On June 30, 1973, a young California pipe fitter named Dwight Elliot Stone reluctantly answered his summons to serve his country and was inducted into the United States Army as “the last man”—Uncle Sam’s last draftee. The next day, July 1, 1973, the United States officially did away with conscription by initiating the all-volunteer force (AVF).
Ending the draft had been a 1968 presidential campaign promise of Richard Nixon’s, as part of both his political strategy to win the presidency and the broader need to quell the Vietnam War protests that were rocking society by the late Sixties. But Nixon’s proposal had also been encouraged by a prominent group of free-market economists, including most notably Milton Friedman and Alan Greenspan, who argued that only the labor market logic of supply and demand could procure the better-quality soldiers needed for the complexities of modern warfare.
Fifty years later, it’s worth reconsidering those economic swaddling bands, as it were, of the AVF. While the free-market approach has arguably helped shape one of the most professional and skilled military corps on the planet, the massive, two-years-long recruiting crisis enveloping the U.S. Armed Forces necessitates a reexamination of the foundations of the AVF—in particular at a time of heightened geopolitical complexity.
Every branch of the U.S. military is struggling to meet its recruitment targets. The U.S. Army, for instance, has fallen 25 percent short of its target. Service branches are variously offering signing bonuses of up to $75,000 (the Navy) and reenlistment bonuses of up to $100,000 (the Air Force). But any hordes of takers have yet to materialize.
In other words, the recruitment crisis seems to reflect a flawed assumption of the Nixon crowd—that volunteer recruits would make a decision to serve based solely on the pay scale. That assumption has proven to come at the expense of understanding the civic values at the heart of military service—values that have undeniably nourished the AVF for many years. On this fiftieth birthday of the AVF then, one part of the celebration entails a re-embracing of those civic values.
The free-market economists, many of whom became members of the President’s Commission on an All-Volunteer Armed Force (more commonly known as the Gates Commission) in 1969, also argued that conscription had proven too dangerous for democracy because, in the words of Barry Goldwater, it undermined “respect for government by forcing an individual to serve when and in the manner the government decides, regardless of his own values and talents.”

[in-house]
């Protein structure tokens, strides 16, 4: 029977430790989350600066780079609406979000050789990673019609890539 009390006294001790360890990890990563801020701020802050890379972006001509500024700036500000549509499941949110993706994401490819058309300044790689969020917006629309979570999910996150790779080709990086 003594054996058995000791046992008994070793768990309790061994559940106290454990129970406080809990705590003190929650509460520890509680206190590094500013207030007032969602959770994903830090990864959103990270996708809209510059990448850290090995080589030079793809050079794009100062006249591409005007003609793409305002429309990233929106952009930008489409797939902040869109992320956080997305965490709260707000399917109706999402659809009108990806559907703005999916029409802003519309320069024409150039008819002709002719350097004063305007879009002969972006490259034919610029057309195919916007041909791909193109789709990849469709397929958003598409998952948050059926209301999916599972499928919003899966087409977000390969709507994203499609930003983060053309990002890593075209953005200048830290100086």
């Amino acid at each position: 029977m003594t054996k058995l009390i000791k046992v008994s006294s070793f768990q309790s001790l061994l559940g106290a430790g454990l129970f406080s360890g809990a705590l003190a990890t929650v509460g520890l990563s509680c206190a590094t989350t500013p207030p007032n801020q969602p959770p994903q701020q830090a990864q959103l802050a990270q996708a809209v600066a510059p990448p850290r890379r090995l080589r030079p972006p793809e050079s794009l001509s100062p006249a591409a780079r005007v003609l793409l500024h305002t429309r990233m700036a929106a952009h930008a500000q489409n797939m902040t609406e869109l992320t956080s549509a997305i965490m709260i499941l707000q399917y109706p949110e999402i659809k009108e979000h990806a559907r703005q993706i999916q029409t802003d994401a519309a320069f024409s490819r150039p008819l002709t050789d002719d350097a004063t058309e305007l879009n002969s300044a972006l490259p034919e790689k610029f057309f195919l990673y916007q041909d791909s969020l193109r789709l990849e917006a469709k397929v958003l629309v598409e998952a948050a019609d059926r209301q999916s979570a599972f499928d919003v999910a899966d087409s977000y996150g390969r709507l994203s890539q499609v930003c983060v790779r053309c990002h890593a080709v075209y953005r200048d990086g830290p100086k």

Nonetheless, when the Gates Commission published its unanimous endorsement of the move to an all-volunteer force in 1970 and Nixon announced it would be a fait accompli in 1973, much caution, concern, and even opposition to it still existed, especially in the Army—the branch that would be most impacted by the redesign. Would a volunteer military really be able to man a force adequate to its obligations and needs? Would volunteers be of high enough quality? Would the costs associated with the requisite pay increases and added benefits be prohibitive? Would a volunteer military truly be more fair and more representative of the nation in socioeconomic terms than a conscription model one? Finally, what might the ramifications be for the broad understanding of the duties and obligations of citizenship, and not just the rights of citizenship?
The fears were not unwarranted, and some of the challenges initially identified—such as high costs and recruiting difficulties—remain. But on the whole, fifty years later most consider the AVF to be one of America’s great success stories. Now a professional military, the U.S. Armed Forces are routinely celebrated as being the most professional, educated, and capable in history.